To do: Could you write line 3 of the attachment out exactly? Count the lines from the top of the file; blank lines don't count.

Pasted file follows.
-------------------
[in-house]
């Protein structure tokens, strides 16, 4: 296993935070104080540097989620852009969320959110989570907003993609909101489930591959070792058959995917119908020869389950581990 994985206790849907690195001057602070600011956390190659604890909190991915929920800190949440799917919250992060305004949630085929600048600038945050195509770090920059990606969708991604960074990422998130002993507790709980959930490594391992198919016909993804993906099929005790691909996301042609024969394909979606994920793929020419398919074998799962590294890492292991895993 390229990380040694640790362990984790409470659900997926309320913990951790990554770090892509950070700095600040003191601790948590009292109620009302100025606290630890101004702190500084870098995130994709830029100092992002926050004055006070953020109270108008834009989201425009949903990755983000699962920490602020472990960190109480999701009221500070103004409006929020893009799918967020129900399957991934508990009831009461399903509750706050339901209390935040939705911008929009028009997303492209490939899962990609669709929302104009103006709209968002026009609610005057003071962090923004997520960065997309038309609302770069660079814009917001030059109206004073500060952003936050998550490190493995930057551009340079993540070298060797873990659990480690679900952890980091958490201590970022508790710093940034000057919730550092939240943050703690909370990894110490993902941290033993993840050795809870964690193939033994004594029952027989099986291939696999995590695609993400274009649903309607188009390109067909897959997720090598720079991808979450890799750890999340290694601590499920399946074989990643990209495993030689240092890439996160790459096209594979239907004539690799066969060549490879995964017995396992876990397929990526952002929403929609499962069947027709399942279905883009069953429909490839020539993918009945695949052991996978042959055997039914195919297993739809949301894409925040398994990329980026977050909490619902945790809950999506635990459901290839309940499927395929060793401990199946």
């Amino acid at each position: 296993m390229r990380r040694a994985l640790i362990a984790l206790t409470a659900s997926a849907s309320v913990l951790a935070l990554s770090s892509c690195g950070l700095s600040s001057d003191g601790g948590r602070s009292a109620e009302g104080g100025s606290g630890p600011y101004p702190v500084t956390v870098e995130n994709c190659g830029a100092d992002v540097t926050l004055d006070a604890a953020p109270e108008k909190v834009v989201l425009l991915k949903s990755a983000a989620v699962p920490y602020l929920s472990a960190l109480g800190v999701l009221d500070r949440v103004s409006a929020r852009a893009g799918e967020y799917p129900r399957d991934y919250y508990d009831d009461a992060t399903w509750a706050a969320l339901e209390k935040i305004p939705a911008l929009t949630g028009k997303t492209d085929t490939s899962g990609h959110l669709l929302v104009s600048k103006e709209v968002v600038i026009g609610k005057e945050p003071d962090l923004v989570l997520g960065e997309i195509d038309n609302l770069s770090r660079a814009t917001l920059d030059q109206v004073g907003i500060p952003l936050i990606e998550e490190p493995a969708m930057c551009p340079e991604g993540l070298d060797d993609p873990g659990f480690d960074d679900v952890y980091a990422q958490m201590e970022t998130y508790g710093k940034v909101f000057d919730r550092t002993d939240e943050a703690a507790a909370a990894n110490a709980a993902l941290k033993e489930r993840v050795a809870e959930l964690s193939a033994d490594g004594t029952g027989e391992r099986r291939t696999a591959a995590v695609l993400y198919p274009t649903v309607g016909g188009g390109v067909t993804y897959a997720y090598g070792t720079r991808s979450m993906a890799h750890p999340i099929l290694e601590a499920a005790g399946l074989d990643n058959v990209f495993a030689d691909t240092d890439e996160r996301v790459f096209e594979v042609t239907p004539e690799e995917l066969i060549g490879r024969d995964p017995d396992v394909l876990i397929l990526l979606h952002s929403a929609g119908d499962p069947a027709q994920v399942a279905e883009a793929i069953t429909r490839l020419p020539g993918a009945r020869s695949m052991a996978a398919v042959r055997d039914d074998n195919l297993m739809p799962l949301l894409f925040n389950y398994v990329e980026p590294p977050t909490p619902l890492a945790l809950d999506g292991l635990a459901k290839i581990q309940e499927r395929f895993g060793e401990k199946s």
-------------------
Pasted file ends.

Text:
């Amino acid at each position: 296993m390229r990380r040694a994985l640790i362990a984790l206790t409470a659900s997926a849907s309320v913990l951790a935070l990554s770090s892509c690195g950070l700095s600040s001057d003191g601790g948590r602070s009292a109620e009302g104080g100025s606290g630890p600011y101004p702190v500084t956390v870098e995130n994709c190659g830029a100092d992002v540097t926050l004055d006070a604890a953020p109270e108008k909190v834009v989201l425009l991915k949903s990755a983000a989620v699962p920490y602020l929920s472990a960190l109480g800190v999701l009221d500070r949440v103004s409006a929020r852009a893009g799918e967020y799917p129900r399957d991934y919250y508990d009831d009461a992060t399903w509750a706050a969320l339901e209390k935040i305004p939705a911008l929009t949630g028009k997303t492209d085929t490939s899962g990609h959110l669709l929302v104009s600048k103006e709209v968002v600038i026009g609610k005057e945050p003071d962090l923004v989570l997520g960065e997309i195509d038309n609302l770069s770090r660079a814009t917001l920059d030059q109206v004073g907003i500060p952003l936050i990606e998550e490190p493995a969708m930057c551009p340079e991604g993540l070298d060797d993609p873990g659990f480690d960074d679900v952890y980091a990422q958490m201590e970022t998130y508790g710093k940034v909101f000057d919730r550092t002993d939240e943050a703690a507790a909370a990894n110490a709980a993902l941290k033993e489930r993840v050795a809870e959930l964690s193939a033994d490594g004594t029952g027989e391992r099986r291939t696999a591959a995590v695609l993400y198919p274009t649903v309607g016909g188009g390109v067909t993804y897959a997720y090598g070792t720079r991808s979450m993906a890799h750890p999340i099929l290694e601590a499920a005790g399946l074989d990643n058959v990209f495993a030689d691909t240092d890439e996160r996301v790459f096209e594979v042609t239907p004539e690799e995917l066969i060549g490879r024969d995964p017995d396992v394909l876990i397929l990526l979606h952002s929403a929609g119908d499962p069947a027709q994920v399942a279905e883009a793929i069953t429909r490839l020419p020539g993918a009945r020869s695949m052991a996978a398919v042959r055997d039914d074998n195919l297993m739809p799962l949301l894409f925040n389950y398994v990329e980026p590294p977050t909490p619902l890492a945790l809950d999506g292991l635990a459901k290839i581990q309940e499927r395929f895993g060793e401990k199946s």